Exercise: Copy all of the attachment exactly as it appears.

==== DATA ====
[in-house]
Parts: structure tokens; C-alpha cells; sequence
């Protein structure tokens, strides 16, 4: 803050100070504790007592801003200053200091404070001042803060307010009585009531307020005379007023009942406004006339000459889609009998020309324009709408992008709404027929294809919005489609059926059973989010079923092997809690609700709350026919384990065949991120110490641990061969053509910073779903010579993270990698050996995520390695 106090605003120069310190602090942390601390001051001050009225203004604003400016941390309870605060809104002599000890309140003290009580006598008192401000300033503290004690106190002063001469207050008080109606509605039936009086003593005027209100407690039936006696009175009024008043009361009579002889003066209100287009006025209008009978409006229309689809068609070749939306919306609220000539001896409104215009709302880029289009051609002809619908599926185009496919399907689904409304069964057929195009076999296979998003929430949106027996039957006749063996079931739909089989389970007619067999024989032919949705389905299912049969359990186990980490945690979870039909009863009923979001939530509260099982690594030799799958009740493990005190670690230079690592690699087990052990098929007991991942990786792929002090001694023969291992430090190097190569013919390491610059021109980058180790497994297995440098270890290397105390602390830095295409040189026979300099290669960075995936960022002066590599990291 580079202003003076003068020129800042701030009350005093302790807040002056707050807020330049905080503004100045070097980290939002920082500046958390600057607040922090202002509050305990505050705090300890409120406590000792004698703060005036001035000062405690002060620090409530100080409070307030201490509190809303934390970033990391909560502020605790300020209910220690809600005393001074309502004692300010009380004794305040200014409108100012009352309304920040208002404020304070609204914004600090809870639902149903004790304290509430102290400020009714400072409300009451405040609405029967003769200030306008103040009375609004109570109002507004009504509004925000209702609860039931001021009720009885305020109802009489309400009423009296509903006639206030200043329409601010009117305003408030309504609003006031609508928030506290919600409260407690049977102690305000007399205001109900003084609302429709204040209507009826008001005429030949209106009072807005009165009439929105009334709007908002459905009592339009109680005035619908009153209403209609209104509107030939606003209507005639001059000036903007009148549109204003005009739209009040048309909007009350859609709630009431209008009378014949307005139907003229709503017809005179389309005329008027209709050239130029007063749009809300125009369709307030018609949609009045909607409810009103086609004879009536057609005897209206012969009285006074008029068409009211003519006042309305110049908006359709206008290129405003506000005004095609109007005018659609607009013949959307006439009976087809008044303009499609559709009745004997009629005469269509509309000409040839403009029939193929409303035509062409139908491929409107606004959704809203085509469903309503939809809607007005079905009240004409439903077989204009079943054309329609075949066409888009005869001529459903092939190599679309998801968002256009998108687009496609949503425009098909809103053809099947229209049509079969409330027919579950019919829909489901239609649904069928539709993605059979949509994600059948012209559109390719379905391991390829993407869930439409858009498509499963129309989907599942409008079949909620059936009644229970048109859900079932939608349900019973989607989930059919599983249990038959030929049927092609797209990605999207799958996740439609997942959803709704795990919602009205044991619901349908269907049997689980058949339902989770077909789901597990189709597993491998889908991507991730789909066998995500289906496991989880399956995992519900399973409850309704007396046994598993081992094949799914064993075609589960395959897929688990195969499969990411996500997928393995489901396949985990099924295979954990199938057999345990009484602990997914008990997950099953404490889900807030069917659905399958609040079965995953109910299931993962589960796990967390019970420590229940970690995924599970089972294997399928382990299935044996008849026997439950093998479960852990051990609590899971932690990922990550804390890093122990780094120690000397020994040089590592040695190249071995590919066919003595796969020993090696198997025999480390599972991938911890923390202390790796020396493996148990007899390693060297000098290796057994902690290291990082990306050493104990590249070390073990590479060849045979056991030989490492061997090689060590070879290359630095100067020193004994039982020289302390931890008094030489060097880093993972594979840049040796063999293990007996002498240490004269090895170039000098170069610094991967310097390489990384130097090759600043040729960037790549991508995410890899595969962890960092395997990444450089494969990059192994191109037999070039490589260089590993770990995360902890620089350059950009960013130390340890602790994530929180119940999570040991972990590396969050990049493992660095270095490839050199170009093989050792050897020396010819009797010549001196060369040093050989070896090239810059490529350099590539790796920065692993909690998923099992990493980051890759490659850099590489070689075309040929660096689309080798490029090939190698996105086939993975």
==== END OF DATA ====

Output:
[in-house]
Parts: structure tokens; C-alpha cells; sequence
């Protein structure tokens, strides 16, 4: 803050100070504790007592801003200053200091404070001042803060307010009585009531307020005379007023009942406004006339000459889609009998020309324009709408992008709404027929294809919005489609059926059973989010079923092997809690609700709350026919384990065949991120110490641990061969053509910073779903010579993270990698050996995520390695 106090605003120069310190602090942390601390001051001050009225203004604003400016941390309870605060809104002599000890309140003290009580006598008192401000300033503290004690106190002063001469207050008080109606509605039936009086003593005027209100407690039936006696009175009024008043009361009579002889003066209100287009006025209008009978409006229309689809068609070749939306919306609220000539001896409104215009709302880029289009051609002809619908599926185009496919399907689904409304069964057929195009076999296979998003929430949106027996039957006749063996079931739909089989389970007619067999024989032919949705389905299912049969359990186990980490945690979870039909009863009923979001939530509260099982690594030799799958009740493990005190670690230079690592690699087990052990098929007991991942990786792929002090001694023969291992430090190097190569013919390491610059021109980058180790497994297995440098270890290397105390602390830095295409040189026979300099290669960075995936960022002066590599990291 580079202003003076003068020129800042701030009350005093302790807040002056707050807020330049905080503004100045070097980290939002920082500046958390600057607040922090202002509050305990505050705090300890409120406590000792004698703060005036001035000062405690002060620090409530100080409070307030201490509190809303934390970033990391909560502020605790300020209910220690809600005393001074309502004692300010009380004794305040200014409108100012009352309304920040208002404020304070609204914004600090809870639902149903004790304290509430102290400020009714400072409300009451405040609405029967003769200030306008103040009375609004109570109002507004009504509004925000209702609860039931001021009720009885305020109802009489309400009423009296509903006639206030200043329409601010009117305003408030309504609003006031609508928030506290919600409260407690049977102690305000007399205001109900003084609302429709204040209507009826008001005429030949209106009072807005009165009439929105009334709007908002459905009592339009109680005035619908009153209403209609209104509107030939606003209507005639001059000036903007009148549109204003005009739209009040048309909007009350859609709630009431209008009378014949307005139907003229709503017809005179389309005329008027209709050239130029007063749009809300125009369709307030018609949609009045909607409810009103086609004879009536057609005897209206012969009285006074008029068409009211003519006042309305110049908006359709206008290129405003506000005004095609109007005018659609607009013949959307006439009976087809008044303009499609559709009745004997009629005469269509509309000409040839403009029939193929409303035509062409139908491929409107606004959704809203085509469903309503939809809607007005079905009240004409439903077989204009079943054309329609075949066409888009005869001529459903092939190599679309998801968002256009998108687009496609949503425009098909809103053809099947229209049509079969409330027919579950019919829909489901239609649904069928539709993605059979949509994600059948012209559109390719379905391991390829993407869930439409858009498509499963129309989907599942409008079949909620059936009644229970048109859900079932939608349900019973989607989930059919599983249990038959030929049927092609797209990605999207799958996740439609997942959803709704795990919602009205044991619901349908269907049997689980058949339902989770077909789901597990189709597993491998889908991507991730789909066998995500289906496991989880399956995992519900399973409850309704007396046994598993081992094949799914064993075609589960395959897929688990195969499969990411996500997928393995489901396949985990099924295979954990199938057999345990009484602990997914008990997950099953404490889900807030069917659905399958609040079965995953109910299931993962589960796990967390019970420590229940970690995924599970089972294997399928382990299935044996008849026997439950093998479960852990051990609590899971932690990922990550804390890093122990780094120690000397020994040089590592040695190249071995590919066919003595796969020993090696198997025999480390599972991938911890923390202390790796020396493996148990007899390693060297000098290796057994902690290291990082990306050493104990590249070390073990590479060849045979056991030989490492061997090689060590070879290359630095100067020193004994039982020289302390931890008094030489060097880093993972594979840049040796063999293990007996002498240490004269090895170039000098170069610094991967310097390489990384130097090759600043040729960037790549991508995410890899595969962890960092395997990444450089494969990059192994191109037999070039490589260089590993770990995360902890620089350059950009960013130390340890602790994530929180119940999570040991972990590396969050990049493992660095270095490839050199170009093989050792050897020396010819009797010549001196060369040093050989070896090239810059490529350099590539790796920065692993909690998923099992990493980051890759490659850099590489070689075309040929660096689309080798490029090939190698996105086939993975």